Shoptalk: How the Media Encourages—and Sustains—Political Warfare

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Since his inauguration, President Donald Trump has been waging war against the American press by dismissing unfavorable reports as “fake news” and calling the media “the enemy of the American people.”

As a countermeasure, the Washington Post has publicly fact-checked every claim that Trump has labeled as fake. In August, the Boston Globe coordinated editorials from newspapers across the nation to push back against Trump’s attacks on the press. The Associated Press characterized this effort as the declaration of a “war of words” against Trump.

News organizations might frame themselves as the besieged party in this “war.” But what if they’re as much to blame as the president in this back-and-forth? And what if readers are to blame as well?

A Book Born Out of the Cold War

In an unpublished manuscript titled “The War of Words,” the late rhetorical theorist and cultural critic Kenneth Burke cast the media as agents of political warfare. In 2012, we found this manuscript in Burke’s papers and, after working closely with Burke’s family and the University of California Press, it was published in October 2018.

In “The War of Words,” Burke urges readers to recognize the role they also play in sustaining polarization. He points to how seemingly innocuous features in a news story can actually compromise values readers might hold, whether it’s debating the issues further, finding points of consensus, and, ideally, avoiding war.

In 1939—just before Adolf Hitler invaded Poland—Burke wrote an influential essay, “The Rhetoric of Hitler’s ‘Battle,’” in which he outlined how Hitler had weaponized language to foment antipathy, scapegoat Jews and unite Germans against a common enemy.

After World War II ended and America’s leaders turned their attention to the Soviet Union, Burke saw some parallels to Hitler in the way language was being weaponized in the U.S.

He worried that the U.S. might remain on a permanent wartime footing and that a drumbeat of oppositional rhetoric directed at the Soviet Union was making the nation susceptible to slipping into yet another war.

Tormented by this possibility, he published two books, “A Grammar of Motives” and “A Rhetoric of Motives,” in which he sought to inoculate Americans from the sort of political speech that, in his view, could lead to a nuclear holocaust.

“The War of Words” was originally supposed to be part of “A Rhetoric of Motives.” But at the last minute, Burke decided to set it aside and publish it later. Unfortunately, he never ended up publishing it before his death in 1993.

The thesis of “The War of Words” is simple and, in our view, holds up today: Political warfare is ubiquitous, unrelenting and inevitable. News coverage and commentary are frequently biased, whether journalists and readers are aware of it or not. And all media coverage, therefore, demands careful scrutiny.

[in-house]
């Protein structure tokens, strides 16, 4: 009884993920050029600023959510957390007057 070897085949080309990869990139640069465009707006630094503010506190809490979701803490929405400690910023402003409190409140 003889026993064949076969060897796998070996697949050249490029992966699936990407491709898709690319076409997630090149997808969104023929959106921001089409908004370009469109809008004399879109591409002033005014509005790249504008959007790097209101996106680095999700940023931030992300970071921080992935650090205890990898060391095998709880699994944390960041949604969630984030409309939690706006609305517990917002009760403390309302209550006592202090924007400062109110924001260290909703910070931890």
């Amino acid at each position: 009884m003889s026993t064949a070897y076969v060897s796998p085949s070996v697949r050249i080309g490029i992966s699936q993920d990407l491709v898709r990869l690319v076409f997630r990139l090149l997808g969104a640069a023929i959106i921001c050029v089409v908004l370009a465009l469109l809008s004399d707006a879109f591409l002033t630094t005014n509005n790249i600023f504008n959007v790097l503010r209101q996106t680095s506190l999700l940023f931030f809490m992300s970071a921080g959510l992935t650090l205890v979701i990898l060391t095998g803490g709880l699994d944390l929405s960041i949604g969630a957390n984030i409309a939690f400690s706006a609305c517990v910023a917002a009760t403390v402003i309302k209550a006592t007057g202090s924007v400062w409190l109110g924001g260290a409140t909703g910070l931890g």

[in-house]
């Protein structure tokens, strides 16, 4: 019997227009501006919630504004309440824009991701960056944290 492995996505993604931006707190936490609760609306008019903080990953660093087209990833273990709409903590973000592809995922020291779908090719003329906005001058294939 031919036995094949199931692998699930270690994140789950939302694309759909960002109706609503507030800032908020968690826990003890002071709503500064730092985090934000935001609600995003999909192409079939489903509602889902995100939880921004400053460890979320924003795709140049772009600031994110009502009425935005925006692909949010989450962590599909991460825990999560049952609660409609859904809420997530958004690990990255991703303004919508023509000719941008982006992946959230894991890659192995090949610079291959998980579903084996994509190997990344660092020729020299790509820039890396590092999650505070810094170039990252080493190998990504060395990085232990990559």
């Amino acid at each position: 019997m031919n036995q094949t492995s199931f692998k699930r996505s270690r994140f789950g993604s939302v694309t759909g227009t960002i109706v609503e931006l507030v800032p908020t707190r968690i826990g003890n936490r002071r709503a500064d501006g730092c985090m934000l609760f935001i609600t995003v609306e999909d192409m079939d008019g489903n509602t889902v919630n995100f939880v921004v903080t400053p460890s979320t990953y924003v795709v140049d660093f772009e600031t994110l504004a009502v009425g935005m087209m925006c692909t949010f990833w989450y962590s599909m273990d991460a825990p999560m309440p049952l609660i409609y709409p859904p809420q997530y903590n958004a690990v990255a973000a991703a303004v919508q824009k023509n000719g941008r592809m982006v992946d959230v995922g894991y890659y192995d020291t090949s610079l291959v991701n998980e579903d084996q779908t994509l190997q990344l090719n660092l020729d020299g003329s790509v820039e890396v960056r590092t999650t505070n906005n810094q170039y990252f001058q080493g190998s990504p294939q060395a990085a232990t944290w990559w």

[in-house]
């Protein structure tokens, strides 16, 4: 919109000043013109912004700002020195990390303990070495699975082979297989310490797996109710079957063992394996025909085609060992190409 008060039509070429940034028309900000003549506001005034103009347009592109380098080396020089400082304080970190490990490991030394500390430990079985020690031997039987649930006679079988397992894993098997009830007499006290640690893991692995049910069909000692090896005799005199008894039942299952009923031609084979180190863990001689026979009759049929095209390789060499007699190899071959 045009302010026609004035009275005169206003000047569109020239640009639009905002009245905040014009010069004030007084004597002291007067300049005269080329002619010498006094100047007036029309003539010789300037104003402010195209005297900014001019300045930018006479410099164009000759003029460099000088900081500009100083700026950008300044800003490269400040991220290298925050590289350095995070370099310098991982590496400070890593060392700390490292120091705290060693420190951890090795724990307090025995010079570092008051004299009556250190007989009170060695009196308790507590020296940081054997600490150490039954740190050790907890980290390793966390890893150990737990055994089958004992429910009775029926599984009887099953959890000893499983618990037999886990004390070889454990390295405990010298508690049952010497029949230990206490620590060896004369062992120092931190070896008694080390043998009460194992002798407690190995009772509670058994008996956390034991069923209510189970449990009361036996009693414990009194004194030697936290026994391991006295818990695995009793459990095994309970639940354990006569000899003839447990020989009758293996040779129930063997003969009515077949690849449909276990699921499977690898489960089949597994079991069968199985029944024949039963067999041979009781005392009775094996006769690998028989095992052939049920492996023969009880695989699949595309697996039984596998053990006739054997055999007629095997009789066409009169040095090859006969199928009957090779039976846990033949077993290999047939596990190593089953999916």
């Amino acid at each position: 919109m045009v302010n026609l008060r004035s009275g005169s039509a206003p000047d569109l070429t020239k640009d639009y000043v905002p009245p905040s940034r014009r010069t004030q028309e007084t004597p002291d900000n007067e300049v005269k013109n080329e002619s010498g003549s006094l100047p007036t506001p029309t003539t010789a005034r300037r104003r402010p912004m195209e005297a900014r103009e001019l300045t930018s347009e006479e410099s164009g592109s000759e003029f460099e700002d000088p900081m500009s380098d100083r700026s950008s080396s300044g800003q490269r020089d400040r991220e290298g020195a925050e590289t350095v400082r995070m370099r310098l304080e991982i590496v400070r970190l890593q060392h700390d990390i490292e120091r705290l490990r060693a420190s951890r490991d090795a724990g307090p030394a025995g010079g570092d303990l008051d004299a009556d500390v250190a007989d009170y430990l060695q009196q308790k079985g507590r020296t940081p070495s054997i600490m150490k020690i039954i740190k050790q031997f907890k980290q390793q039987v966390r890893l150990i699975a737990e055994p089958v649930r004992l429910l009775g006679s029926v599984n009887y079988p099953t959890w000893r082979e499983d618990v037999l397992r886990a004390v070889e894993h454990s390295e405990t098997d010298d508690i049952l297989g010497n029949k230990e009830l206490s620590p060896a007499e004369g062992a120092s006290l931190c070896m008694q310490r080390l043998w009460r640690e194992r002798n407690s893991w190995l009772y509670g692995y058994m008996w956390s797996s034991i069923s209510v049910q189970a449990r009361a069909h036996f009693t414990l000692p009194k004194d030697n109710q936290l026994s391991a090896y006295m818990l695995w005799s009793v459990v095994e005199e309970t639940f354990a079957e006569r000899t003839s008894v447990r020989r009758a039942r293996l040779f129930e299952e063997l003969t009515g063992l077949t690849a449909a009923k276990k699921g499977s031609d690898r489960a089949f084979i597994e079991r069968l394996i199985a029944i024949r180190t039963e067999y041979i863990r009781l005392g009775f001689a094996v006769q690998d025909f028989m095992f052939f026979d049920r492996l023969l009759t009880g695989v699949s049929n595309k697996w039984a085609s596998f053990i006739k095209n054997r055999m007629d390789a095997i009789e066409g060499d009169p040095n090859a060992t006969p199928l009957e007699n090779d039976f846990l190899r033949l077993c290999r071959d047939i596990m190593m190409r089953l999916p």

To Burke, you don’t have to launch social media missives in order to participate in sustaining a polarized political environment.

Instead, the quiet consumption of news reporting is enough to do the trick.

How to Survive the ‘War of Words’

To help audiences understand this point, Burke wrote “Imagine a passage built about a set of oppositions (‘we do this, but they on the other hand do that; we stay here, but they go there; we look up, but they look down,’ etc.). Once you grasp the trend of the form, [you see that] it invites participation regardless of the subject matter…you will find yourself swinging along with the succession of antitheses, even though you may not agree with the proposition that is being presented in this form.”

Burke calls this phenomenon “collaborative expectancy”—collaborative because it encourages us to swing along together, and “expectancy” because of the predictability of each side’s argument.

This predictability encourages readers to embrace an argument without considering whether we find it persuasive. They simply sit on one of two opposing sides and nod along.

According to Burke, if you passively consume the news, swinging along with headlines as the midterms unfold, political divisions will likely be further cemented.

However if you become aware of how the media reports you’re consuming seek to subtly position and influence you, you’ll likely seek out more sources and become more deliberative. You might notice what’s missing from a debate, and what really might be motivating the outlet.

To avoid getting sucked into a dynamic of two opposing, gridlocked forces, it’s important for all readers to make their consciousness a matter of conscience.

Kyle Jensen is an associate professor of English at the University of North Texas. Jack Selzer is the Paterno Family Liberal Arts Professor of Literature at Pennsylvania State University. This is an abridged version of an article originally published on The Conversation.

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